using the formula (Menzel and Pekeris, 1935)
$$A_{n\ell,n'\ell'} = {8\pi ^2e^2\omega_{n'\ell'}\over mc^3
\omega_{n\ell}}\nu_{n\ell,n'\ell'}^2f_{n'\ell',n\ell},
\eqno\hbox{(A-1)}$$
\\where $\omega_{n'\ell'}$ and $\omega_{n\ell}$
are the statistical weights of the level $n'\ell'$ and $n\ell$,
respectively, $\nu_{n\ell,n'\ell'}$ the frequency of the
photon emitted as result of the transition and $f_{n'\ell',n\ell}$
is the absorption oscillator strength for the transition.
When the angular momentum states $\ell$ or $\ell'$
are grouped together then,
\smallskip
$$A_{n{\ell_i}{\ldots}{\ell_k},n'{\ell_i}'{\ldots}{\ell_k}'} =
{8\pi ^2e^2\nu^2\sum_{\ell_i}^{\ell_k} \sum_{\ell_i'}^{\ell_k'}
\omega_{n'\ell'}f_{n'\ell',n\ell}\over mc^3\sum_{\ell_i}^{\ell_k}
\omega_{n\ell}}, \eqno\hbox{(A-2)}$$
\smallskip
For transitions between unresolved levels and between resolved and unresolved
levels,hydrogenic formula was used to calculate the oscillator strength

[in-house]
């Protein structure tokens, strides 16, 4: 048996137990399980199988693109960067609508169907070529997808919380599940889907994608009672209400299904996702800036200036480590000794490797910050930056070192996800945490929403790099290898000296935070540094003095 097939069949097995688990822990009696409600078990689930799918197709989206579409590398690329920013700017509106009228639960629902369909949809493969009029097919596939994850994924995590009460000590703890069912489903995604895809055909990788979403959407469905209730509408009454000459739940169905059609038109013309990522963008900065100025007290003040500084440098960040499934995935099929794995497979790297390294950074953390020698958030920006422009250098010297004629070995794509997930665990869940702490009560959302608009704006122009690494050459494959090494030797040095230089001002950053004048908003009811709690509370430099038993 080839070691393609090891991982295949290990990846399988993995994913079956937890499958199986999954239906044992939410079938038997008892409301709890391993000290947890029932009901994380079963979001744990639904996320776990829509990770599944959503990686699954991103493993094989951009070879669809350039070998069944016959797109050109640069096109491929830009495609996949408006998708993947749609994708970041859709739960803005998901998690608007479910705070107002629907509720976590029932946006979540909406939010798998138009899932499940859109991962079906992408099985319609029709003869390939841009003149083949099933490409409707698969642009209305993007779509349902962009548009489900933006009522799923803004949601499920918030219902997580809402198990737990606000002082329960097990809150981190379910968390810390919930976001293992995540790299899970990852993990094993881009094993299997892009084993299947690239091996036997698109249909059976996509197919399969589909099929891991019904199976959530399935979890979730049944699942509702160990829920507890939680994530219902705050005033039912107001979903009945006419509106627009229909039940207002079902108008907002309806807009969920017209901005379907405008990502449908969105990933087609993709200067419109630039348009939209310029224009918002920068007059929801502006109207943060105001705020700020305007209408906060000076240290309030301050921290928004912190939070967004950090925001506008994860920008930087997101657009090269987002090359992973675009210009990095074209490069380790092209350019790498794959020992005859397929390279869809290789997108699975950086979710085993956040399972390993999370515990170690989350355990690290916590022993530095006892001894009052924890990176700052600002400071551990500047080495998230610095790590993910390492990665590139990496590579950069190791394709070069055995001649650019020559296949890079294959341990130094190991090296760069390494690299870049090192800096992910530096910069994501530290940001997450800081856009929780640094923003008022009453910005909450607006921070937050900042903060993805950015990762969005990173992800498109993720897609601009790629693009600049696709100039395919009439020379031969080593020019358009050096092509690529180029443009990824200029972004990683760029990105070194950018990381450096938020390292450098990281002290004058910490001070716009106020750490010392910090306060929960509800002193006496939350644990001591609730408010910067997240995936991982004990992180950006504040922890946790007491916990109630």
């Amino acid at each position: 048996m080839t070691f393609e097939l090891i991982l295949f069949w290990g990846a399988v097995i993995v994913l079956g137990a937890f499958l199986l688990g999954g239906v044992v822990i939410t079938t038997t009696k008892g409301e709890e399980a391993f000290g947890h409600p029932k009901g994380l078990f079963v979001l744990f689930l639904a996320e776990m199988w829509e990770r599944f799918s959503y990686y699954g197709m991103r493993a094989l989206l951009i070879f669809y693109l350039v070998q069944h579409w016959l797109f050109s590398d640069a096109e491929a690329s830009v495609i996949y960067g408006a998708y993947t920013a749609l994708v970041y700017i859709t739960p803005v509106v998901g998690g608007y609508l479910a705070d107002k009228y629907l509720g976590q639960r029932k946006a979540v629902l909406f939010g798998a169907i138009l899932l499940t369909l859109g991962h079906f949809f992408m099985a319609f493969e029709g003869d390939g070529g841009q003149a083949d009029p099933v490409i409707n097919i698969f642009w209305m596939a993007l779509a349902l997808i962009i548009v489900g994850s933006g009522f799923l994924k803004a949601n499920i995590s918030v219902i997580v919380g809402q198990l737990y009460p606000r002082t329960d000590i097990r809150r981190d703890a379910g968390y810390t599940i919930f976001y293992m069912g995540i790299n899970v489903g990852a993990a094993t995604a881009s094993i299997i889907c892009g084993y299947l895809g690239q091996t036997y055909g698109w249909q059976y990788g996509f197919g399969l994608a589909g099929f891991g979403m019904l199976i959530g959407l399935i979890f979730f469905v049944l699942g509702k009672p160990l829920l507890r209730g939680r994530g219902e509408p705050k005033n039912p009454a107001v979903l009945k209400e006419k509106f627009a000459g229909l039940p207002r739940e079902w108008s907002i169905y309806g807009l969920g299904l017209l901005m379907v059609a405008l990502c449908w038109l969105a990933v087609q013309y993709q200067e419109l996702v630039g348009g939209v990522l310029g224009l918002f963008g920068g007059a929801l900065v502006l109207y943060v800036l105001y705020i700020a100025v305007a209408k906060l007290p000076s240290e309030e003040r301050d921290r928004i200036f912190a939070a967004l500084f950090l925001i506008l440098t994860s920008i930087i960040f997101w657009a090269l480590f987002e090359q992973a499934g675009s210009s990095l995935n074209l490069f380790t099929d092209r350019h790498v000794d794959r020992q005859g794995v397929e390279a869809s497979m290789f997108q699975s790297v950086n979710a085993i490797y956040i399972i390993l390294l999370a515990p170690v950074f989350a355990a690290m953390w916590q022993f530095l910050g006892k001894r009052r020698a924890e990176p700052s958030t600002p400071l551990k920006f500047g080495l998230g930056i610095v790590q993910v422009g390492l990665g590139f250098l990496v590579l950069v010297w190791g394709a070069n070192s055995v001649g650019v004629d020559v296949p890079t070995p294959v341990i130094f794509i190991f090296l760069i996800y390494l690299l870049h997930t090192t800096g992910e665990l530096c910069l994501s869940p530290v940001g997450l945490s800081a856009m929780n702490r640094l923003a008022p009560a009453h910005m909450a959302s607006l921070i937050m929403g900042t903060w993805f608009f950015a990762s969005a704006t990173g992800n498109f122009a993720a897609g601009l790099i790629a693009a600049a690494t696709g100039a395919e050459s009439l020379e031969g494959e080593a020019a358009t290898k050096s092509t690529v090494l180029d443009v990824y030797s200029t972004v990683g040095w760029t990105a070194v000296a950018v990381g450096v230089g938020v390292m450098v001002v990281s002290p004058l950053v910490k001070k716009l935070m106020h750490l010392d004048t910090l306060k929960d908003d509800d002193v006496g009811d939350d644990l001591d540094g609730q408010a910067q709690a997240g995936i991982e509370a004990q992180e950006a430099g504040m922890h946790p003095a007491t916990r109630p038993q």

( Kramers, 1923).
$$f_{n',n}={2^2\over 3\sqrt{3} \pi \omega_n'}\left({1\over n^{\prime 2}}
-{1\over n^2}\right)^{-3}\left({1\over n^3n^{\prime 3}}\right)g_I(n',n)
\eqno\hbox{(A-3)}$$
\\where $\omega_n'$ is the statistical weight of the level
$n'$, and $g_I(n',n)$ is the bound--bound Kramers--Gaunt factor.
Analytic form for $g_I(n',n)$ has been given by Menzel and Pekeris
(1935),
$$g_I(n,n)={\pi\sqrt{3}\lbrack (n-n')/(n+n')\rbrack^{2n+2n'}nn'\over
(n-n')}\left|\Delta (n,n')\right| \eqno\hbox{(A-4)}$$
where
$$\Delta (n,n')=\left\lbrack _2F_1\left(-n+1,-n;1;{-4nn'\over (n-n')^2}
\right)\right\rbrack^2-\left\lbrack\,_2F_1\left(-n'+1,-n;1;{-4nn'\over
(n-n')^2}\right)\right\rbrack^2 \eqno\hbox{(A-5)}$$